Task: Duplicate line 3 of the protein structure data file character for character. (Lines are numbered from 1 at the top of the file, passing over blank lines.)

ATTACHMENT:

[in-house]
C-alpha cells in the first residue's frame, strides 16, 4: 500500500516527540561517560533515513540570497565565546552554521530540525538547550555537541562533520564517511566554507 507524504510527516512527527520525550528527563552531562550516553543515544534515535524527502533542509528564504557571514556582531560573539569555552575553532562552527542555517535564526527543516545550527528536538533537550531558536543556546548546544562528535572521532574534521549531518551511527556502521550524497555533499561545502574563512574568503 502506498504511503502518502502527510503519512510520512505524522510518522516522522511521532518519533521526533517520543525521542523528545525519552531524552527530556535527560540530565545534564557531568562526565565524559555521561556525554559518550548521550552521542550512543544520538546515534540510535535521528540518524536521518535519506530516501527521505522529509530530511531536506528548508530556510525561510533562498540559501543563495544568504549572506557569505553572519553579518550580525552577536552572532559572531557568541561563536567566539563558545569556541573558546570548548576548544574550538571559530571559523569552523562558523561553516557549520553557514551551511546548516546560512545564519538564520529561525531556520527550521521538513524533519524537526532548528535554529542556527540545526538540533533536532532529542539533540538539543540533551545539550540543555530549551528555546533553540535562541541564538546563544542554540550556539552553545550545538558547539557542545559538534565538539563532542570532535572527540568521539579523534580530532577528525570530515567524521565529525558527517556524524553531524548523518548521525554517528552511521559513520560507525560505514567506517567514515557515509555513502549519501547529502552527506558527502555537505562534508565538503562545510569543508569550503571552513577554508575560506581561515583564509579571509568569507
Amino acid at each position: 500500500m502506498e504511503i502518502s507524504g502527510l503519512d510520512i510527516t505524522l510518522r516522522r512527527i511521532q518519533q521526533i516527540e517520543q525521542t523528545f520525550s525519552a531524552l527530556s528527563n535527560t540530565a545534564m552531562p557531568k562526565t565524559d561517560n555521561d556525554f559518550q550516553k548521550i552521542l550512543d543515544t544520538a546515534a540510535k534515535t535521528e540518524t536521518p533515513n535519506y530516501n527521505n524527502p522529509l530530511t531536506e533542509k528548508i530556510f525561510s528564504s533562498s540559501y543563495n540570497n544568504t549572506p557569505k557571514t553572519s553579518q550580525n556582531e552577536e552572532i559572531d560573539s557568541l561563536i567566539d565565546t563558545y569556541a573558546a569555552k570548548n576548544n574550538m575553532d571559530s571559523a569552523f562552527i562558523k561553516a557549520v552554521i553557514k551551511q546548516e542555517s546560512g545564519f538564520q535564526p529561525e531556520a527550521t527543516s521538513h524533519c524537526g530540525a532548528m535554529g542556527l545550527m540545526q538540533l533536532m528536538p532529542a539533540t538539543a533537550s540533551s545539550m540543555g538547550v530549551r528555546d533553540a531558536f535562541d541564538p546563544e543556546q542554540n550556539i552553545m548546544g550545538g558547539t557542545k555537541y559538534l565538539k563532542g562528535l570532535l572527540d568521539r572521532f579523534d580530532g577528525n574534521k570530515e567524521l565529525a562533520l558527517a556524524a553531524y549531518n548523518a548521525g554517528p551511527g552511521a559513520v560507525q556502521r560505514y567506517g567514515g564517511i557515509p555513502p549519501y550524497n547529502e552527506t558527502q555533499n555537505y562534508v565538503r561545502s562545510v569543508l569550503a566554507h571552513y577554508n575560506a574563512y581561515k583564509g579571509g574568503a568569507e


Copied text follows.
Amino acid at each position: 500500500m502506498e504511503i502518502s507524504g502527510l503519512d510520512i510527516t505524522l510518522r516522522r512527527i511521532q518519533q521526533i516527540e517520543q525521542t523528545f520525550s525519552a531524552l527530556s528527563n535527560t540530565a545534564m552531562p557531568k562526565t565524559d561517560n555521561d556525554f559518550q550516553k548521550i552521542l550512543d543515544t544520538a546515534a540510535k534515535t535521528e540518524t536521518p533515513n535519506y530516501n527521505n524527502p522529509l530530511t531536506e533542509k528548508i530556510f525561510s528564504s533562498s540559501y543563495n540570497n544568504t549572506p557569505k557571514t553572519s553579518q550580525n556582531e552577536e552572532i559572531d560573539s557568541l561563536i567566539d565565546t563558545y569556541a573558546a569555552k570548548n576548544n574550538m575553532d571559530s571559523a569552523f562552527i562558523k561553516a557549520v552554521i553557514k551551511q546548516e542555517s546560512g545564519f538564520q535564526p529561525e531556520a527550521t527543516s521538513h524533519c524537526g530540525a532548528m535554529g542556527l545550527m540545526q538540533l533536532m528536538p532529542a539533540t538539543a533537550s540533551s545539550m540543555g538547550v530549551r528555546d533553540a531558536f535562541d541564538p546563544e543556546q542554540n550556539i552553545m548546544g550545538g558547539t557542545k555537541y559538534l565538539k563532542g562528535l570532535l572527540d568521539r572521532f579523534d580530532g577528525n574534521k570530515e567524521l565529525a562533520l558527517a556524524a553531524y549531518n548523518a548521525g554517528p551511527g552511521a559513520v560507525q556502521r560505514y567506517g567514515g564517511i557515509p555513502p549519501y550524497n547529502e552527506t558527502q555533499n555537505y562534508v565538503r561545502s562545510v569543508l569550503a566554507h571552513y577554508n575560506a574563512y581561515k583564509g579571509g574568503a568569507e